A method for reproducing fatal idiopathic colitis (colitis X) in ponies and isolation of a Clostridium as a possible agent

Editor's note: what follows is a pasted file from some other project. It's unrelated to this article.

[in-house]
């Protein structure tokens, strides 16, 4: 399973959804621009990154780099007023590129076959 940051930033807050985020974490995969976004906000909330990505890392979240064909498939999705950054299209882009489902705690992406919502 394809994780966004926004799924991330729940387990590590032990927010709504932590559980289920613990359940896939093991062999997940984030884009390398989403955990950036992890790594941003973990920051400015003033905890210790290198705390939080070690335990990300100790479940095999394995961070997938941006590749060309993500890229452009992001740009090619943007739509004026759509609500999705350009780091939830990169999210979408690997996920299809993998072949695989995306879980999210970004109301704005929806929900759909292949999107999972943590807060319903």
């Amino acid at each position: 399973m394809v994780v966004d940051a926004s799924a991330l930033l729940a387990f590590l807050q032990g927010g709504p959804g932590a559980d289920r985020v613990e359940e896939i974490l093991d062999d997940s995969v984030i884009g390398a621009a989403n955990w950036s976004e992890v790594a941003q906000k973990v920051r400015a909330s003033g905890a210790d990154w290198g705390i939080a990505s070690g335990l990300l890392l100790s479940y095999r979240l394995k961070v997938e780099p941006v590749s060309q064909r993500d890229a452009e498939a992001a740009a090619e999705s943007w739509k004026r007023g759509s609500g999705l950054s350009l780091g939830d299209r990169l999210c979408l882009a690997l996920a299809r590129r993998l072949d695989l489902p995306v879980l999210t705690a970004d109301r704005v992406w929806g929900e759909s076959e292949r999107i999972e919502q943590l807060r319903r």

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Severe colitis was induced in two ponies after oral pretreatment with clindamycin and lincomycin, followed by intestinal content from two horses which had died from naturally-occurring idiopathic colitis. Two ponies treated with antibiotic alone, and two ponies treated with intestinal content alone, were unaffected. In a further study, three ponies treated on separate occasions with lincomycin, administered orally, died or were destroyed 67 to 72 h after initial treatment. No established salmonella, yersinia or campylobacter pathogens were isolated from these ponies, but a clostridium closely resembling Clostridium cadaveris was isolated as the predominant clostridium from them all and from the colonic content of one of six horses which died from naturally-occurring idiopathic colitis. It was not isolated from six horses with non-fatal diarrhoea. This clostridium is a candidate as an agent of some cases of fatal colitis in horses.
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